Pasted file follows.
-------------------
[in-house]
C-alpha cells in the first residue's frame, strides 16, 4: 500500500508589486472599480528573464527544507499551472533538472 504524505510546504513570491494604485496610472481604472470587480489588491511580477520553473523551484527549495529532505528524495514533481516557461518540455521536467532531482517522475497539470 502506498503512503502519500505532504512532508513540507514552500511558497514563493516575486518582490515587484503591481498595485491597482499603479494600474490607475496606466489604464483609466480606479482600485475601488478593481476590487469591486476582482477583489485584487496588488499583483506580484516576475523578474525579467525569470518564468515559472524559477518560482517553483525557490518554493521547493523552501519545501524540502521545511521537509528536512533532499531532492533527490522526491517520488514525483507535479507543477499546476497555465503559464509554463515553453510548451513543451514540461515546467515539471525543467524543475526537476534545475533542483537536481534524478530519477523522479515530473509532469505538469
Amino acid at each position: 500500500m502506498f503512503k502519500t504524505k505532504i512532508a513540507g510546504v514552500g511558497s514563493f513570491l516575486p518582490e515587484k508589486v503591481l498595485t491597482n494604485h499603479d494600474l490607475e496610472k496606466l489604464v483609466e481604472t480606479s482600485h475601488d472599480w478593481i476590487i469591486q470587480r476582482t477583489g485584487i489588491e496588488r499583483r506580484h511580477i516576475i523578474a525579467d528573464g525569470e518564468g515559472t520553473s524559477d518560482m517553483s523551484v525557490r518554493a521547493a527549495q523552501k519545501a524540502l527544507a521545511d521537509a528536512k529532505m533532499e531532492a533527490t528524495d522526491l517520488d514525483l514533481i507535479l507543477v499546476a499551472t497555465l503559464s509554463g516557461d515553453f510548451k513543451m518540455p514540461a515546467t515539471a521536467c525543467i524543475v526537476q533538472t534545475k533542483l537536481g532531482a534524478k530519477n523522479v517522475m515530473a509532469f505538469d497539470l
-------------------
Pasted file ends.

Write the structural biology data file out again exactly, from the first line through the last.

[in-house]
C-alpha cells in the first residue's frame, strides 16, 4: 500500500508589486472599480528573464527544507499551472533538472 504524505510546504513570491494604485496610472481604472470587480489588491511580477520553473523551484527549495529532505528524495514533481516557461518540455521536467532531482517522475497539470 502506498503512503502519500505532504512532508513540507514552500511558497514563493516575486518582490515587484503591481498595485491597482499603479494600474490607475496606466489604464483609466480606479482600485475601488478593481476590487469591486476582482477583489485584487496588488499583483506580484516576475523578474525579467525569470518564468515559472524559477518560482517553483525557490518554493521547493523552501519545501524540502521545511521537509528536512533532499531532492533527490522526491517520488514525483507535479507543477499546476497555465503559464509554463515553453510548451513543451514540461515546467515539471525543467524543475526537476534545475533542483537536481534524478530519477523522479515530473509532469505538469
Amino acid at each position: 500500500m502506498f503512503k502519500t504524505k505532504i512532508a513540507g510546504v514552500g511558497s514563493f513570491l516575486p518582490e515587484k508589486v503591481l498595485t491597482n494604485h499603479d494600474l490607475e496610472k496606466l489604464v483609466e481604472t480606479s482600485h475601488d472599480w478593481i476590487i469591486q470587480r476582482t477583489g485584487i489588491e496588488r499583483r506580484h511580477i516576475i523578474a525579467d528573464g525569470e518564468g515559472t520553473s524559477d518560482m517553483s523551484v525557490r518554493a521547493a527549495q523552501k519545501a524540502l527544507a521545511d521537509a528536512k529532505m533532499e531532492a533527490t528524495d522526491l517520488d514525483l514533481i507535479l507543477v499546476a499551472t497555465l503559464s509554463g516557461d515553453f510548451k513543451m518540455p514540461a515546467t515539471a521536467c525543467i524543475v526537476q533538472t534545475k533542483l537536481g532531482a534524478k530519477n523522479v517522475m515530473a509532469f505538469d497539470l